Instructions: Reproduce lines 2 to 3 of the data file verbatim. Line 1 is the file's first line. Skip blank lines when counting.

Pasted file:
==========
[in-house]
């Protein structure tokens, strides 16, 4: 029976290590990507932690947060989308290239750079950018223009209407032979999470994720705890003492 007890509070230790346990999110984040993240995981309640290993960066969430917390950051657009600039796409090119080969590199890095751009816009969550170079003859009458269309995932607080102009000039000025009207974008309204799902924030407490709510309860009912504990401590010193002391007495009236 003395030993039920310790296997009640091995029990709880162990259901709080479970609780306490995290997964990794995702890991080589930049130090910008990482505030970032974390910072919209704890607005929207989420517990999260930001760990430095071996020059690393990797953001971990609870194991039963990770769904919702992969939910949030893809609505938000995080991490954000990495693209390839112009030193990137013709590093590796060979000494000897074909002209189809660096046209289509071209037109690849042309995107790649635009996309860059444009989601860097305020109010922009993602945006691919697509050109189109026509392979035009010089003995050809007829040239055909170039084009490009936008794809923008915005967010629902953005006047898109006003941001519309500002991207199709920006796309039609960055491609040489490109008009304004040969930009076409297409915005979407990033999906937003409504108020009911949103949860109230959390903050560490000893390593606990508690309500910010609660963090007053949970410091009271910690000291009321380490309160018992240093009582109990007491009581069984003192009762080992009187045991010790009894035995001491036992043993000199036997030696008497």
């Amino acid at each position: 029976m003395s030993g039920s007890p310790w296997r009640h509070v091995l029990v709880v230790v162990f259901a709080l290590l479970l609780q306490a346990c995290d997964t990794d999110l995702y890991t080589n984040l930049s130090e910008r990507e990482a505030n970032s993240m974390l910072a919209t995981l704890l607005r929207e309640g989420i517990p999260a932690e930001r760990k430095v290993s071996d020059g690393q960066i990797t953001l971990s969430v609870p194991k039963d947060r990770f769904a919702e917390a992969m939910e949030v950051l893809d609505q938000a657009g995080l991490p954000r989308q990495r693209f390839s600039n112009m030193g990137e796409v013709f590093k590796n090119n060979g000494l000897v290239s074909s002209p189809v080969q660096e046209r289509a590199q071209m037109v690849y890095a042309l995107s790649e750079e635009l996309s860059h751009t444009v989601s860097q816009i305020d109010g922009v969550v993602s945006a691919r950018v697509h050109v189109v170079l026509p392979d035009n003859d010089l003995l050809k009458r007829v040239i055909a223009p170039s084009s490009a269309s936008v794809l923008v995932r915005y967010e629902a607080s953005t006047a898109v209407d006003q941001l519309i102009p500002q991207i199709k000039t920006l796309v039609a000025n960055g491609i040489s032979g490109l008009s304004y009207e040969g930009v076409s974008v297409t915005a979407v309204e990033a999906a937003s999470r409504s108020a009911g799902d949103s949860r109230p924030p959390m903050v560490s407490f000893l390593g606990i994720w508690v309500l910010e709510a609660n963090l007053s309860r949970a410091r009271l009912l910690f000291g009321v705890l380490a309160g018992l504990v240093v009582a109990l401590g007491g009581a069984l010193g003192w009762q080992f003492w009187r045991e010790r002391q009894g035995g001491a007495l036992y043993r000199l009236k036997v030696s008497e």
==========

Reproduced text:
């Protein structure tokens, strides 16, 4: 029976290590990507932690947060989308290239750079950018223009209407032979999470994720705890003492 007890509070230790346990999110984040993240995981309640290993960066969430917390950051657009600039796409090119080969590199890095751009816009969550170079003859009458269309995932607080102009000039000025009207974008309204799902924030407490709510309860009912504990401590010193002391007495009236 003395030993039920310790296997009640091995029990709880162990259901709080479970609780306490995290997964990794995702890991080589930049130090910008990482505030970032974390910072919209704890607005929207989420517990999260930001760990430095071996020059690393990797953001971990609870194991039963990770769904919702992969939910949030893809609505938000995080991490954000990495693209390839112009030193990137013709590093590796060979000494000897074909002209189809660096046209289509071209037109690849042309995107790649635009996309860059444009989601860097305020109010922009993602945006691919697509050109189109026509392979035009010089003995050809007829040239055909170039084009490009936008794809923008915005967010629902953005006047898109006003941001519309500002991207199709920006796309039609960055491609040489490109008009304004040969930009076409297409915005979407990033999906937003409504108020009911949103949860109230959390903050560490000893390593606990508690309500910010609660963090007053949970410091009271910690000291009321380490309160018992240093009582109990007491009581069984003192009762080992009187045991010790009894035995001491036992043993000199036997030696008497």
């Amino acid at each position: 029976m003395s030993g039920s007890p310790w296997r009640h509070v091995l029990v709880v230790v162990f259901a709080l290590l479970l609780q306490a346990c995290d997964t990794d999110l995702y890991t080589n984040l930049s130090e910008r990507e990482a505030n970032s993240m974390l910072a919209t995981l704890l607005r929207e309640g989420i517990p999260a932690e930001r760990k430095v290993s071996d020059g690393q960066i990797t953001l971990s969430v609870p194991k039963d947060r990770f769904a919702e917390a992969m939910e949030v950051l893809d609505q938000a657009g995080l991490p954000r989308q990495r693209f390839s600039n112009m030193g990137e796409v013709f590093k590796n090119n060979g000494l000897v290239s074909s002209p189809v080969q660096e046209r289509a590199q071209m037109v690849y890095a042309l995107s790649e750079e635009l996309s860059h751009t444009v989601s860097q816009i305020d109010g922009v969550v993602s945006a691919r950018v697509h050109v189109v170079l026509p392979d035009n003859d010089l003995l050809k009458r007829v040239i055909a223009p170039s084009s490009a269309s936008v794809l923008v995932r915005y967010e629902a607080s953005t006047a898109v209407d006003q941001l519309i102009p500002q991207i199709k000039t920006l796309v039609a000025n960055g491609i040489s032979g490109l008009s304004y009207e040969g930009v076409s974008v297409t915005a979407v309204e990033a999906a937003s999470r409504s108020a009911g799902d949103s949860r109230p924030p959390m903050v560490s407490f000893l390593g606990i994720w508690v309500l910010e709510a609660n963090l007053s309860r949970a410091r009271l009912l910690f000291g009321v705890l380490a309160g018992l504990v240093v009582a109990l401590g007491g009581a069984l010193g003192w009762q080992f003492w009187r045991e010790r002391q009894g035995g001491a007495l036992y043993r000199l009236k036997v030696s008497e």